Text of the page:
The lies Thomas told in the Truth About Vaccines interview are covered here, including his attempt to scare audiences by telling them that the AAP does not investigate vaccine safety (ok, that’s technically true since the AAP is a professional organization: its members study vaccine safety, however) and his claim that doctors cause grave injury to children by vaccination, but are not interested in learning why or how. He also invokes the “science was wrong before” gambit by bringing up to the how doctors were promoting cigarettes in the 1950s, implying that vaccines are similarly waiting for studies to be done on them – a notoriously silly gambit in part because i) there are ample studies on vaccines and vaccine safety, ii) science and doctors knew quite a bit about the dangers of smoking in the 1950s, and iii) would therefore not promote cigarettes: the “doctors” in those old ads are actors, not doctors, except perhaps – ironically – for a few “brave maverick doctors” not willing to base their recommendations on accepted science but going their own ways. Of course, Thomas doesn’t really have a clear idea what the state of the science on vaccines actually is, something he amply demonstrates on the show by rambling about how doctors don’t know how to identify vaccine reactions and saying that no one has looked at whether unvaccinated kids have febrile seizures or die of SIDS (in reality, studies show that vaccines significantly reduce the risk of SIDS – Thomas would of course not be aware of that – and SIDS rates in the US are at an all-time low partially as a result.)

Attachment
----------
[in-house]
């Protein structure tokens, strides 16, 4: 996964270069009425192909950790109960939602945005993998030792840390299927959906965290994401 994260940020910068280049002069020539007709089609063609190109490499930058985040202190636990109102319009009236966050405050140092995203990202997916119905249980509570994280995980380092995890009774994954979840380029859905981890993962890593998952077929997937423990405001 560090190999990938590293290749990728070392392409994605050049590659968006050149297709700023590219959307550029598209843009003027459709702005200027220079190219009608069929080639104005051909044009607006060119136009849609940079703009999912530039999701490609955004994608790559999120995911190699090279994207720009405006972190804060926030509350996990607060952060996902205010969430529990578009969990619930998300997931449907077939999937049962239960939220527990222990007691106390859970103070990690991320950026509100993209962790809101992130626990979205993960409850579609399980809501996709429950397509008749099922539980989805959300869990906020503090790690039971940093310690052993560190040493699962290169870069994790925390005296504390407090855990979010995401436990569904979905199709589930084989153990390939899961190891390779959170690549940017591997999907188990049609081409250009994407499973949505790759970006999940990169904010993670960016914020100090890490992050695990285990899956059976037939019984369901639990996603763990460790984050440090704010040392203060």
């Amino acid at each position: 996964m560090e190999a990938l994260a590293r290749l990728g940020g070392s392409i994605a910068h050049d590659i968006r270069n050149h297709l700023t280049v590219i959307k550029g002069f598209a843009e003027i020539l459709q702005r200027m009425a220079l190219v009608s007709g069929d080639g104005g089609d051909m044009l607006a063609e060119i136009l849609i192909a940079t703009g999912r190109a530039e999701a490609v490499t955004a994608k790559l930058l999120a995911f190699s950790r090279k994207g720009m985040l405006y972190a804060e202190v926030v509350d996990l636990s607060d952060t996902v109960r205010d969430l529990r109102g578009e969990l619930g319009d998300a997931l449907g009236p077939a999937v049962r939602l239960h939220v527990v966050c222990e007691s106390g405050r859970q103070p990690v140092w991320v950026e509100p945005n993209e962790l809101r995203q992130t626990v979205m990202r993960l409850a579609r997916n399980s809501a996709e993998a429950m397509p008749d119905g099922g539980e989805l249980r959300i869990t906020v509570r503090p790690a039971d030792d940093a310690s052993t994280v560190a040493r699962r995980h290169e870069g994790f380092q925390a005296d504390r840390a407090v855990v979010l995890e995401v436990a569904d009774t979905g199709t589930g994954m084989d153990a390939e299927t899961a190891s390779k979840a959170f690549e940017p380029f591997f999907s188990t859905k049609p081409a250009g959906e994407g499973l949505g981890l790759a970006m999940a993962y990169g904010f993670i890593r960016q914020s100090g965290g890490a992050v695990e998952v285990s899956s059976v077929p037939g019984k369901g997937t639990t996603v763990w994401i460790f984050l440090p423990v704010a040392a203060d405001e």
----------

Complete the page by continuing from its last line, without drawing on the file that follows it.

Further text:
As his book makes clear, Thomas isn’t just worried about vaccines, however. He is also worried about Tylenol, that the chemicals in plastics are endocrine disruptors, GMOs, flame retardants, pesticides, fluoride, artificial sweeteners, chemical dyes, and all of the other “toxins” that other doctors and the CDC supposedly ignore. But does he have the science to back up his fear-mongering? Well, he does a bit of cherry-picking, and concludes that there is “a growing body of evidence,” which it certainly looks like as long as people continue to publish outliers and you refuse to look at the trends established by large, well-designed studies and the metastudies that support the opposite conclusions. It is also worth noting that many of Thomas’s patients show sensitivity to gluten. This is, of course, because Thomas uses an IgG food sensitivity test that experts say is basically worthless.

Hat-tip: RtAVM